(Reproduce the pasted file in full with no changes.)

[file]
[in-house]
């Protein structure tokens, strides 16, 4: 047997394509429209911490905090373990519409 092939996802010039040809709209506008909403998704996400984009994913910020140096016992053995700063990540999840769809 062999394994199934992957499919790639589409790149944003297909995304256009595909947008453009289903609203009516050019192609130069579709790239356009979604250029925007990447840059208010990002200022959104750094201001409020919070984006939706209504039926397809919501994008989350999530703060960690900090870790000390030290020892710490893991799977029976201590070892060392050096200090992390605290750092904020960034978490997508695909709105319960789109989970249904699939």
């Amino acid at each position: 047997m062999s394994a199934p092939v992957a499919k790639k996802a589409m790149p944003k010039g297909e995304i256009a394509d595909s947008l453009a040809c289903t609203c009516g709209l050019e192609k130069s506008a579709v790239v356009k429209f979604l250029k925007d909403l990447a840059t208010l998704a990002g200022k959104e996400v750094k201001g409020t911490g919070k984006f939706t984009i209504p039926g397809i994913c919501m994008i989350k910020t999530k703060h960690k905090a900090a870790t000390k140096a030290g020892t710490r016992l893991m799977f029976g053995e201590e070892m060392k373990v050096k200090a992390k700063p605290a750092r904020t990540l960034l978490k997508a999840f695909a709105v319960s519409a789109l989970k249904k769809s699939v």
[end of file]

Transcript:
[in-house]
């Protein structure tokens, strides 16, 4: 047997394509429209911490905090373990519409 092939996802010039040809709209506008909403998704996400984009994913910020140096016992053995700063990540999840769809 062999394994199934992957499919790639589409790149944003297909995304256009595909947008453009289903609203009516050019192609130069579709790239356009979604250029925007990447840059208010990002200022959104750094201001409020919070984006939706209504039926397809919501994008989350999530703060960690900090870790000390030290020892710490893991799977029976201590070892060392050096200090992390605290750092904020960034978490997508695909709105319960789109989970249904699939």
């Amino acid at each position: 047997m062999s394994a199934p092939v992957a499919k790639k996802a589409m790149p944003k010039g297909e995304i256009a394509d595909s947008l453009a040809c289903t609203c009516g709209l050019e192609k130069s506008a579709v790239v356009k429209f979604l250029k925007d909403l990447a840059t208010l998704a990002g200022k959104e996400v750094k201001g409020t911490g919070k984006f939706t984009i209504p039926g397809i994913c919501m994008i989350k910020t999530k703060h960690k905090a900090a870790t000390k140096a030290g020892t710490r016992l893991m799977f029976g053995e201590e070892m060392k373990v050096k200090a992390k700063p605290a750092r904020t990540l960034l978490k997508a999840f695909a709105v319960s519409a789109l989970k249904k769809s699939v």